need help with bereavement committee

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    I have just taken over the bereavement committee due to the former chair leaving. I am very disappointed with the few resorces we have to offer families when their child has died. I would like to know some of the things you do for the familes to help them through this time. Do you take photos, make handprints? What if they are too big for handprints? I would really like to know what other PICU's are doing to support these families.
    Thanks,
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  4. 4
    Our unit has a well-developed bereavement package. Everything is contained in a Rubbermaid storage bin. We have two sizes of bin to accmmodate the different things appropriate to the age of the child. Each bin holds a quilt and a memory box to hold things like a lock of hair, the child's name card (our nursing assistants make decorative name cards for each patient using scrapbooking materials, which are then laminated and taped to the monitors), hospital bracelets, get well cards, and any other items that might be desired. There's a booklet on grief written for parents and another for siblings. We will make footprints of infants, and handprints of all others. One teenager with severe, chronic problems even had a mold made of her hand clasped in that of her sister's. If the parent wants photos, we have a Polaroid camera, and access to a high-quality digital camera and printer. The nurse caring for the child at the time of death writes a note to the family to be included in the package. All the contact information for our grief counsellor, chaplain, social worker and the nursing staff are included as well, so that the family can call for support at any time. And many do. We have a sympathy card that sits at the nurses' station for all who wish to to record their feelings for the family; it is mailed out about 2 weeks after the death. Then we do a follow-up at six months. We also have semiannual memorial services for the children who have died in the preceeding six months. Families, friends and staff are invited to attend; there is a small reception afterward so the families can reconnect with the people they bonded with and every single one of these services is well attended. If you like, I can get you an itemized list of what's in the box and the rest of the process. Just let me know. Bless you for taking this on!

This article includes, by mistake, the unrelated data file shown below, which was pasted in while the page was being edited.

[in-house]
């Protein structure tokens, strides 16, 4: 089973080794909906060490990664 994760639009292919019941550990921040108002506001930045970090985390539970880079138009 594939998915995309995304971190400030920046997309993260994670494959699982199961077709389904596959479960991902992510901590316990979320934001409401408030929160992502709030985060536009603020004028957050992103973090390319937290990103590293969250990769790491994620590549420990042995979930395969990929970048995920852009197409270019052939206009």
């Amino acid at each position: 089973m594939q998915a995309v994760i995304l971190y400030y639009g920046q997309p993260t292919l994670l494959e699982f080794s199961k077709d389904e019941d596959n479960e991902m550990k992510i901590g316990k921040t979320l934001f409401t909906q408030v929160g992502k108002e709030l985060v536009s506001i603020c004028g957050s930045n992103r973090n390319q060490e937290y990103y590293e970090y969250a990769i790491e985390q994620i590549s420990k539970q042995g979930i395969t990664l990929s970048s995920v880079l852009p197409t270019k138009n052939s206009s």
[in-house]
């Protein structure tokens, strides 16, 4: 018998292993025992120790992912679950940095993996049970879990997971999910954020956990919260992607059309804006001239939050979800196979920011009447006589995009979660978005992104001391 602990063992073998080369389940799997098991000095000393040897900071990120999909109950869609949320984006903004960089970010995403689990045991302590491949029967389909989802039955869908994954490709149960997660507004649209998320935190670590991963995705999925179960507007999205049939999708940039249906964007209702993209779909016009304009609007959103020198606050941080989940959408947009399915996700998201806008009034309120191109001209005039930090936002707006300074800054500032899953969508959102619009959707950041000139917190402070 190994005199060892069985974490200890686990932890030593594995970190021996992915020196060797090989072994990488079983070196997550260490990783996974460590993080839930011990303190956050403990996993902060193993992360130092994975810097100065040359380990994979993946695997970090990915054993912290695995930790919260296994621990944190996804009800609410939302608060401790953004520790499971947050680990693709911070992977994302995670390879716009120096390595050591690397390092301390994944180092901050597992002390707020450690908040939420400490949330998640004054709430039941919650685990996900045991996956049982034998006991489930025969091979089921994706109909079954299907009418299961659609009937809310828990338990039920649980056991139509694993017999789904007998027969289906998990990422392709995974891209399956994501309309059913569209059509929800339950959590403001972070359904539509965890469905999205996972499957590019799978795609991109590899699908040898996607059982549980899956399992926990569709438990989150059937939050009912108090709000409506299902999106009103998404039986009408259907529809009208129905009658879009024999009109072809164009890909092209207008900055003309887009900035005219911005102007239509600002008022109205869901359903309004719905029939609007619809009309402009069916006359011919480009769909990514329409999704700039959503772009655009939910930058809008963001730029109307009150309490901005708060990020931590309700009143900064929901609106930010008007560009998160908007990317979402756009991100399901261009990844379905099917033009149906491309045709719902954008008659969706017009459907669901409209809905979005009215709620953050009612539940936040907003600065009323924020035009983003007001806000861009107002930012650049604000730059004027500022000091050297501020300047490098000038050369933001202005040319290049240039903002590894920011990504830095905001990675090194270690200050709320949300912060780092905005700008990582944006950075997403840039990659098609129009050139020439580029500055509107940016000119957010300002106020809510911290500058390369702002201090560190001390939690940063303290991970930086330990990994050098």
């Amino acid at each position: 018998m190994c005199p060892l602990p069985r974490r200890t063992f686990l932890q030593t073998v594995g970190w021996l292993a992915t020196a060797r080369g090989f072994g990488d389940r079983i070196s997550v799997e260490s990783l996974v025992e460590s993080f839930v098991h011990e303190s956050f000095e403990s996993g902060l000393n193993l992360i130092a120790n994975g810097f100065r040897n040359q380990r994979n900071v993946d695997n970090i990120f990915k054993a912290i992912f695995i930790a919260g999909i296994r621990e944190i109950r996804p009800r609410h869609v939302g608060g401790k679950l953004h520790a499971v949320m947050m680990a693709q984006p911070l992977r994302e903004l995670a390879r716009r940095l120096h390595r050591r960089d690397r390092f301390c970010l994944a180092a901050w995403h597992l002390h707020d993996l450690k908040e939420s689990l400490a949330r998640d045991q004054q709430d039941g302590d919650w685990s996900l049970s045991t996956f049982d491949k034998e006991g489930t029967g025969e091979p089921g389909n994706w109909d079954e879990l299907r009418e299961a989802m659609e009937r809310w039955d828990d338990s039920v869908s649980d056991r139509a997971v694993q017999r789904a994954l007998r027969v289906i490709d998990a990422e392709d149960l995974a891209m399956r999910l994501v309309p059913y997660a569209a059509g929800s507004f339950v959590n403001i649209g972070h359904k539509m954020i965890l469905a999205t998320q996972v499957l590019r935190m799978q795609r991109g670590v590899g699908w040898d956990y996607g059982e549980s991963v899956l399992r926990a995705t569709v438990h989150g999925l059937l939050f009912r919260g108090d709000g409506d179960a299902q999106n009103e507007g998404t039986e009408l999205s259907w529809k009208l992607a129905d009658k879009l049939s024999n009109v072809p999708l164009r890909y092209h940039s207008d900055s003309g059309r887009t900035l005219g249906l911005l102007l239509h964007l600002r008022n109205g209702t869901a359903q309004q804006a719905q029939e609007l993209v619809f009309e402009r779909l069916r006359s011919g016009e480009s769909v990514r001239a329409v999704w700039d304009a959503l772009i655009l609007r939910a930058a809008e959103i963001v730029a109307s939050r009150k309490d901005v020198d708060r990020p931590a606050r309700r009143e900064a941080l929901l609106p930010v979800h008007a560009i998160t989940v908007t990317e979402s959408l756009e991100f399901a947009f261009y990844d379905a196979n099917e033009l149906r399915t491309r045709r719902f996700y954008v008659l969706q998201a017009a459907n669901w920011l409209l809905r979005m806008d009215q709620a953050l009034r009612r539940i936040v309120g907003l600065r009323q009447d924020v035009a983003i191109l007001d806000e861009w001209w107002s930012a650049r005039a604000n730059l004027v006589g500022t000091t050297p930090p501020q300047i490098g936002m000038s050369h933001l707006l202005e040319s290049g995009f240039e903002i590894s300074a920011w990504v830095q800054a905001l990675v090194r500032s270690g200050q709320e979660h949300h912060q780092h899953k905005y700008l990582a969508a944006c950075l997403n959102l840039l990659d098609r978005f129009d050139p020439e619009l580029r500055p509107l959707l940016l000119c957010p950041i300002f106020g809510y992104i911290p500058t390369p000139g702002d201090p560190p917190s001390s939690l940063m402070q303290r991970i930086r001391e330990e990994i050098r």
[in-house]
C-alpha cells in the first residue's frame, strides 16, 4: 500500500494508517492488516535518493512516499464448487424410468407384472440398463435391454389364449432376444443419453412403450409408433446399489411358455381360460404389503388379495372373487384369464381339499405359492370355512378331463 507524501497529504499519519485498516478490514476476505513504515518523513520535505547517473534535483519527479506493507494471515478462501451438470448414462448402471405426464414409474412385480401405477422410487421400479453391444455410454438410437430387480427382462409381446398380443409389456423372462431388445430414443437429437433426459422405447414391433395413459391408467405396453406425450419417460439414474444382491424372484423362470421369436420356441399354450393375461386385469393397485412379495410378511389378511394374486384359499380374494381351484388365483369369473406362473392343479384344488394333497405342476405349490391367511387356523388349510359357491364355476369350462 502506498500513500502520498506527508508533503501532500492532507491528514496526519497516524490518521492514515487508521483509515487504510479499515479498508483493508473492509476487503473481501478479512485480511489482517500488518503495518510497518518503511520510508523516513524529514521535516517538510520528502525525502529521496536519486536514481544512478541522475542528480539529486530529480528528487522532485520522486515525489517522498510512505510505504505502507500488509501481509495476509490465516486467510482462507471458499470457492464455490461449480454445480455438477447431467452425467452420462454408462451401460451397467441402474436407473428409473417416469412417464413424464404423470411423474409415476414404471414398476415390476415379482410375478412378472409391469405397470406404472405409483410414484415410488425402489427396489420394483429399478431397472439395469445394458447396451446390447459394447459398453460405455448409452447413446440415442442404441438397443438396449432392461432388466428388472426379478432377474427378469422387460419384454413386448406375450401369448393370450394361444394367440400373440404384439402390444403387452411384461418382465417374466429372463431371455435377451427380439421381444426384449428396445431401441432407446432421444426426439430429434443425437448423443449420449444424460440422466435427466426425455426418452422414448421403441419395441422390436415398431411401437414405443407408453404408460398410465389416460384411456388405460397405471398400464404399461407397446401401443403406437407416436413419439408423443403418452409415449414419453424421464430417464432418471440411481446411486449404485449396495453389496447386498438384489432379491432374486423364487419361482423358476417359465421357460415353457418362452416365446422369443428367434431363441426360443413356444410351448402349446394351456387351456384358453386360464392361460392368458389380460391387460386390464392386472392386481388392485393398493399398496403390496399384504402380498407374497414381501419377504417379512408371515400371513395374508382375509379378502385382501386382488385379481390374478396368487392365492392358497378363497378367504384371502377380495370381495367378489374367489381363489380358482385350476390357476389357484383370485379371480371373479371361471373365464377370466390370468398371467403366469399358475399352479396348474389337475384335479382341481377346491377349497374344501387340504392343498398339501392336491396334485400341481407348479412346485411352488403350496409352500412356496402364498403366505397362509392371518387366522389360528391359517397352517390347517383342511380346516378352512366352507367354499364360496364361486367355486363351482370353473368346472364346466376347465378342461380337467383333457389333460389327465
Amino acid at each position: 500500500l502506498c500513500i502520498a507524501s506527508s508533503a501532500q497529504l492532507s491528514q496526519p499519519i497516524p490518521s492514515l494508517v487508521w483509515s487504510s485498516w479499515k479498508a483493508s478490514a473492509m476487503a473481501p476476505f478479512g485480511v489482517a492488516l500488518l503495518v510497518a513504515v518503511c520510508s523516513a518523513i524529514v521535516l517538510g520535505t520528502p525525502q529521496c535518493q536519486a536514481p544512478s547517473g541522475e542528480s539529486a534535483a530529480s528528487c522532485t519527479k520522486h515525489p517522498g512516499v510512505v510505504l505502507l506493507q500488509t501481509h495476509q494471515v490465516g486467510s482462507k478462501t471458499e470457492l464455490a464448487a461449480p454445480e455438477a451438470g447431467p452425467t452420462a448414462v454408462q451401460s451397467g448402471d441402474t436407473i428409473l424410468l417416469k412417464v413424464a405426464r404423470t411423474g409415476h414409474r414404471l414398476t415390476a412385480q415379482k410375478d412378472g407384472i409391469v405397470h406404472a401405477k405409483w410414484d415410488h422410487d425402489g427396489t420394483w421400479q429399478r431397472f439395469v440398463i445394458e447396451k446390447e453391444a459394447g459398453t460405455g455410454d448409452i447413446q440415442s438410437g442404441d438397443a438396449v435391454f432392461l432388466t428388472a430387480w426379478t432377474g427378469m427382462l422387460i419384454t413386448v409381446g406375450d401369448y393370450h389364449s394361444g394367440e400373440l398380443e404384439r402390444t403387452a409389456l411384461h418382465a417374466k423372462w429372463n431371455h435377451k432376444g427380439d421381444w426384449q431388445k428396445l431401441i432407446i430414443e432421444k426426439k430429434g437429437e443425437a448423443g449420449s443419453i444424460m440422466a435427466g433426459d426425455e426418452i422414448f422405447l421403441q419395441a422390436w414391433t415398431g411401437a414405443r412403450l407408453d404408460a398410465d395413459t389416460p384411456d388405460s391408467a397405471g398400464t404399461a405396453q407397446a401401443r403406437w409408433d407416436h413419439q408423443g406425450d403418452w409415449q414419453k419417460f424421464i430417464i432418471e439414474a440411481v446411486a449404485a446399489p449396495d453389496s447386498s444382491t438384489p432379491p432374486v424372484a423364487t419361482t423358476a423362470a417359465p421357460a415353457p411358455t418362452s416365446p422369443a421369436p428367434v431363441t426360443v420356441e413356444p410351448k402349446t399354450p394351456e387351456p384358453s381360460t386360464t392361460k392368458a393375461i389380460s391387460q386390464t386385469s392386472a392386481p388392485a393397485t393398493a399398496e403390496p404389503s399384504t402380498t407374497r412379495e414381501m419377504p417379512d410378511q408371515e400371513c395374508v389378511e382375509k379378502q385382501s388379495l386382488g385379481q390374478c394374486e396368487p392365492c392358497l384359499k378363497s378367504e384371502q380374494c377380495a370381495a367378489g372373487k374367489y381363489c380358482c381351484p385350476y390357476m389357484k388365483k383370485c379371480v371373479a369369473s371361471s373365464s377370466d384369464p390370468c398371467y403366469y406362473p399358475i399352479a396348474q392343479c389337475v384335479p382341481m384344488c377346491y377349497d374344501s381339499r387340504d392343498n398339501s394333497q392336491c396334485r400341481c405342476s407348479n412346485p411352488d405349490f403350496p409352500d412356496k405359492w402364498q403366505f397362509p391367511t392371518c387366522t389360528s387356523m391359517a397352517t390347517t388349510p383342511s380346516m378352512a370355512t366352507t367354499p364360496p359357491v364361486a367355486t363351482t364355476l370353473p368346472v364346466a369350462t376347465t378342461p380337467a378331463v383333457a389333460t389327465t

gal220RN, traumaRUs, smjb22, and 1 other like this.
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    I would love an itemized list or whatever more info you can give me. Thank you so much for your help.
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    I'll email our chaplain and see what I can get from her.
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    Quote from janfrn
    Our unit has a well-developed bereavement package. Everything is contained in a Rubbermaid storage bin. We have two sizes of bin to accmmodate the different things appropriate to the age of the child. Each bin holds a quilt and a memory box to hold things like a lock of hair, the child's name card (our nursing assistants make decorative name cards for each patient using scrapbooking materials, which are then laminated and taped to the monitors), hospital bracelets, get well cards, and any other items that might be desired. There's a booklet on grief written for parents and another for siblings. We will make footprints of infants, and handprints of all others. One teenager with severe, chronic problems even had a mold made of her hand clasped in that of her sister's. If the parent wants photos, we have a Polaroid camera, and access to a high-quality digital camera and printer. The nurse caring for the child at the time of death writes a note to the family to be included in the package. All the contact information for our grief counsellor, chaplain, social worker and the nursing staff are included as well, so that the family can call for support at any time. And many do. We have a sympathy card that sits at the nurses' station for all who wish to to record their feelings for the family; it is mailed out about 2 weeks after the death. Then we do a follow-up at six months. We also have semiannual memorial services for the children who have died in the preceeding six months. Families, friends and staff are invited to attend; there is a small reception afterward so the families can reconnect with the people they bonded with and every single one of these services is well attended. If you like, I can get you an itemized list of what's in the box and the rest of the process. Just let me know. Bless you for taking this on!
    This sounds very similar to what our PICU does when a child dies. In addition, I helped initiate a program we call "Huggy Bears." It's to assist siblings in the grief process. When a child passes, each sibling recieves a small, soft, very huggable teddy bear with a tag that reads something like:
    "Hi, my name is Huggy Bear. I know you miss your (brother/sister) very much, and I want to help you feel better. Anytime you need to talk to him/her, you can whisper your secrets in my ear, and I shall pass the message along. I also carry tons of hugs from your sister/brother in my tummy, and you can have one anytime you want, I will never run out! I hope we can be good friends!"